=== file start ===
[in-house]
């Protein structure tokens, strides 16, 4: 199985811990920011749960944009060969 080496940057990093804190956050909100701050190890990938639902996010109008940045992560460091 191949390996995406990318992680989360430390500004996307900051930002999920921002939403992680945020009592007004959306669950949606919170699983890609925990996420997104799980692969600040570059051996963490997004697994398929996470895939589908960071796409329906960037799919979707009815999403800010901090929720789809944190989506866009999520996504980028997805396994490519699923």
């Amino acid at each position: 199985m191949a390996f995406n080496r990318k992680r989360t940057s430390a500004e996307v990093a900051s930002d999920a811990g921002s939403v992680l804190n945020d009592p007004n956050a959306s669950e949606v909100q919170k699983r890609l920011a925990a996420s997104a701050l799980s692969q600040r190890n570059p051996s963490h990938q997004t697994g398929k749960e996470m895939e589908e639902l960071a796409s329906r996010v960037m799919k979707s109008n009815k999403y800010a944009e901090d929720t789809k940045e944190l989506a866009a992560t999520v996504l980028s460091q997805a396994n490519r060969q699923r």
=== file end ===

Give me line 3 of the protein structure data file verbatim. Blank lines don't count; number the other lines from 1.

């Amino acid at each position: 199985m191949a390996f995406n080496r990318k992680r989360t940057s430390a500004e996307v990093a900051s930002d999920a811990g921002s939403v992680l804190n945020d009592p007004n956050a959306s669950e949606v909100q919170k699983r890609l920011a925990a996420s997104a701050l799980s692969q600040r190890n570059p051996s963490h990938q997004t697994g398929k749960e996470m895939e589908e639902l960071a796409s329906r996010v960037m799919k979707s109008n009815k999403y800010a944009e901090d929720t789809k940045e944190l989506a866009a992560t999520v996504l980028s460091q997805a396994n490519r060969q699923r």